Becoming a Writer by Dorothea Brande

You may have noticed the absence of an author website to accompany this book, and that’s because it was first published in 1934, and was as useful and applicable then as it is today. Whether you’ve been writing for years, or you’re just starting out, as the book jacket promises, this isn’t just another book on writing technique, plotting, conflict, etc. This is a book on what it means, and what it takes to be a writer. It doesn’t promise things will always be easy – quite the opposite, in fact. But it does provide encouragement, a friendly though straight-forward set of advice to keep writing and to succeed, as well as advice and techniques for being the best writer you can. This is yet another book to return to, again and again, especially since it’s a quick read to give you a quick pick-me-up (or kick in the pants, whichever view you prefer). The book jacket should link to a Wikipedia note on Dorthea Brande, but give the title or her name a quick search and you’ll quickly come across other entries. It just didn’t seem fair to link this proud book with only places where it can be purchased, or where others can only now discuss it. Either way, enjoy.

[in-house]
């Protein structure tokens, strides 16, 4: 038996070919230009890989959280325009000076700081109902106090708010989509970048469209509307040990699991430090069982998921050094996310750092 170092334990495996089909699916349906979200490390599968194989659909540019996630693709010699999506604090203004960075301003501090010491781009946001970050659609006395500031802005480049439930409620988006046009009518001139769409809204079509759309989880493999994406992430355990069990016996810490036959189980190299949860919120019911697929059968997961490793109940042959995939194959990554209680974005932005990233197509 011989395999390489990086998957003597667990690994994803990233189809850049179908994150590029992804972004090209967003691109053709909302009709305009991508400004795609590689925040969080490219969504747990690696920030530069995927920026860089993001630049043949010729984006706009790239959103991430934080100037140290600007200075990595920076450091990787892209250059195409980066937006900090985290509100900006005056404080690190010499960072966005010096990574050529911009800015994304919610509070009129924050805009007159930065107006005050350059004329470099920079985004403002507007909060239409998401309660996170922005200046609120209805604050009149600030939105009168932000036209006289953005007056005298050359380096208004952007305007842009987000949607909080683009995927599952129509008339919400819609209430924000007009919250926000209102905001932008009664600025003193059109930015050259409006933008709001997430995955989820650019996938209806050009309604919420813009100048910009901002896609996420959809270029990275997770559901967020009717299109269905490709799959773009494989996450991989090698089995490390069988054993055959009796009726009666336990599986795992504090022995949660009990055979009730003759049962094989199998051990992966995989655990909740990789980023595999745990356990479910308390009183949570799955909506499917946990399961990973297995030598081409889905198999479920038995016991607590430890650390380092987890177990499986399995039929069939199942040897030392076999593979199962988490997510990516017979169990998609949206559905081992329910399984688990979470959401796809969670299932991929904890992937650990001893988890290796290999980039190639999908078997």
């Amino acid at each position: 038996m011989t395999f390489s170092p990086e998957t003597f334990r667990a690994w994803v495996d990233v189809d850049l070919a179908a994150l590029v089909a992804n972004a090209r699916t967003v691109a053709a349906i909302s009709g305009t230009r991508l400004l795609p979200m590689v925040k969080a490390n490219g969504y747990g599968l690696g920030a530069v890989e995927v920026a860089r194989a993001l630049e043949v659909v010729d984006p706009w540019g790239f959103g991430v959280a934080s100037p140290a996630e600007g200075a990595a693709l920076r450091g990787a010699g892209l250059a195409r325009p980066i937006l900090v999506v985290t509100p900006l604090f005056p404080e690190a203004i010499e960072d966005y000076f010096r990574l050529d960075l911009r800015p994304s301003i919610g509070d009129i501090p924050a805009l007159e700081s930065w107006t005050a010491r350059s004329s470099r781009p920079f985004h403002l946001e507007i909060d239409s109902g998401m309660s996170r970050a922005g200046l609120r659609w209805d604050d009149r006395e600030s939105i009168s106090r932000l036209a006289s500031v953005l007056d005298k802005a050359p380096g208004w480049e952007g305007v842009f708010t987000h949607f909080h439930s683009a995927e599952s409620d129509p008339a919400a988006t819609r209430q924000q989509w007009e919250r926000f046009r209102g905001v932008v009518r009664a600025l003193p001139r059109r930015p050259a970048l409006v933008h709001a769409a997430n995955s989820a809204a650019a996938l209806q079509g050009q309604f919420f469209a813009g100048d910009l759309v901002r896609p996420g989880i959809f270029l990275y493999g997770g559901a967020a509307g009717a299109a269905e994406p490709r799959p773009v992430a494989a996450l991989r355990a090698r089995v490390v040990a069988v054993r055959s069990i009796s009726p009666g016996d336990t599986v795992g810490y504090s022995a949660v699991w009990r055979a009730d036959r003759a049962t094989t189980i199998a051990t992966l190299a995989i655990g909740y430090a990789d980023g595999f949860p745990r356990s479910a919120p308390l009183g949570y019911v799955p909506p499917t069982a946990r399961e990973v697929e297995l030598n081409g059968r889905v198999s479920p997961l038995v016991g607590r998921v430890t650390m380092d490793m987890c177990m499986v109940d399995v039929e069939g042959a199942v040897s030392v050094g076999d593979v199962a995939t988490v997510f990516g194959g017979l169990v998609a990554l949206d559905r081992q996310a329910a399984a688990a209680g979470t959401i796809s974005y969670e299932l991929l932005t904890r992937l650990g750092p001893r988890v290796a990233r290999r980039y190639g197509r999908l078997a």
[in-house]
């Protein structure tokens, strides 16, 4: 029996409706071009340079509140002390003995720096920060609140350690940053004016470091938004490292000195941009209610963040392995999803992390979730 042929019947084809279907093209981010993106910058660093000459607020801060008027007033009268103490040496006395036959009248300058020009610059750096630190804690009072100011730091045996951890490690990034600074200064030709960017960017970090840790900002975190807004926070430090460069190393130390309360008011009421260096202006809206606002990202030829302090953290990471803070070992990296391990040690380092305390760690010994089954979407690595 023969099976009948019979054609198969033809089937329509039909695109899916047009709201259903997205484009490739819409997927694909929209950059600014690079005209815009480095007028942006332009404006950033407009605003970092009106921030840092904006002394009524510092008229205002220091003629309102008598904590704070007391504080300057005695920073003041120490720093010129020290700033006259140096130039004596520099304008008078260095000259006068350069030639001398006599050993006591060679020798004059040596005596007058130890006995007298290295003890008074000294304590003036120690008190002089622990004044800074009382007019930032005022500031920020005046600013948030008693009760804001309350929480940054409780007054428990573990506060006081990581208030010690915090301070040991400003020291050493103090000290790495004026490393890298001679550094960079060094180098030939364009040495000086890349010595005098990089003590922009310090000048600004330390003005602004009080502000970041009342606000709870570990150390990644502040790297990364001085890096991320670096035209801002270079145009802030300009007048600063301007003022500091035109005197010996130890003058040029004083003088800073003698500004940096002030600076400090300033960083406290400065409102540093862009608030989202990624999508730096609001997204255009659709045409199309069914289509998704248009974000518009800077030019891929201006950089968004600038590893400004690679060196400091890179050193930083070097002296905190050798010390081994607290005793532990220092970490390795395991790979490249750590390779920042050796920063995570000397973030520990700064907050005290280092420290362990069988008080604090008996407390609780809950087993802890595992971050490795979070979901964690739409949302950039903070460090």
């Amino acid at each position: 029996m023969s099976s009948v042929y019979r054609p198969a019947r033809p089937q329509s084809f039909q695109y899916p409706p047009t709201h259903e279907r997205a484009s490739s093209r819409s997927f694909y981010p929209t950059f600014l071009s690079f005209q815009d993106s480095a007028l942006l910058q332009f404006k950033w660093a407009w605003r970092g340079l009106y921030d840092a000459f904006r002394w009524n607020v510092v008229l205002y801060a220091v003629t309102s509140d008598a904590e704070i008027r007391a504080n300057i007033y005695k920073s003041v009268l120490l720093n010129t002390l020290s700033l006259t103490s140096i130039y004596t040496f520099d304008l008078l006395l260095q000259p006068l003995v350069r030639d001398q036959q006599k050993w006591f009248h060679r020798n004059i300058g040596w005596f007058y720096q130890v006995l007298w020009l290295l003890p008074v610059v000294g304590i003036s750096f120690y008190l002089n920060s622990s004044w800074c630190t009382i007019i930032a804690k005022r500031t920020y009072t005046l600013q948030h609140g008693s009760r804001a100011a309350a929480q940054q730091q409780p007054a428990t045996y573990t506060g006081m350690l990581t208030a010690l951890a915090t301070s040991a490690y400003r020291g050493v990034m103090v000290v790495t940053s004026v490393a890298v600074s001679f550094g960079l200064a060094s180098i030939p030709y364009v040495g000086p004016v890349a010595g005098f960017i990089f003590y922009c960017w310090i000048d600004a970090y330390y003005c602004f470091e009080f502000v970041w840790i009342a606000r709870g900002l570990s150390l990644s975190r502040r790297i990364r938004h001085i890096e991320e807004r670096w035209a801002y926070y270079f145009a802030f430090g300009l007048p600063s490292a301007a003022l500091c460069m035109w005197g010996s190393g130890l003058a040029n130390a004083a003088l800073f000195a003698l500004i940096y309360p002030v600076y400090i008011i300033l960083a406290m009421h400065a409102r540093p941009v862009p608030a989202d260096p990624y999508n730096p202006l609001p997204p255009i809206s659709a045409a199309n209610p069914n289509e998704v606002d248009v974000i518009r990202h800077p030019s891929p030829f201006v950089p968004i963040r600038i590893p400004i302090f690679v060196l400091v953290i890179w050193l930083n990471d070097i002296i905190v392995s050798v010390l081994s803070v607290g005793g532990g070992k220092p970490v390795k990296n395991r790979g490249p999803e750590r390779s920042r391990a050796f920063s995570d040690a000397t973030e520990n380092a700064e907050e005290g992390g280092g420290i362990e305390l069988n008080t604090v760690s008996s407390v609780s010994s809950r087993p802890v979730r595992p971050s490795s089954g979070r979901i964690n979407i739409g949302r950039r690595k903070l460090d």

So, I hope you enjoyed this week and the entries for my favorite books on writing and the artist’s life. I have read others, but these are sitting on the shelf beside me, which is why I make mention of them. Are there some I really need to add? What books do you return to again and again, especially when the going gets tough? Thanks for reading, and have a great week.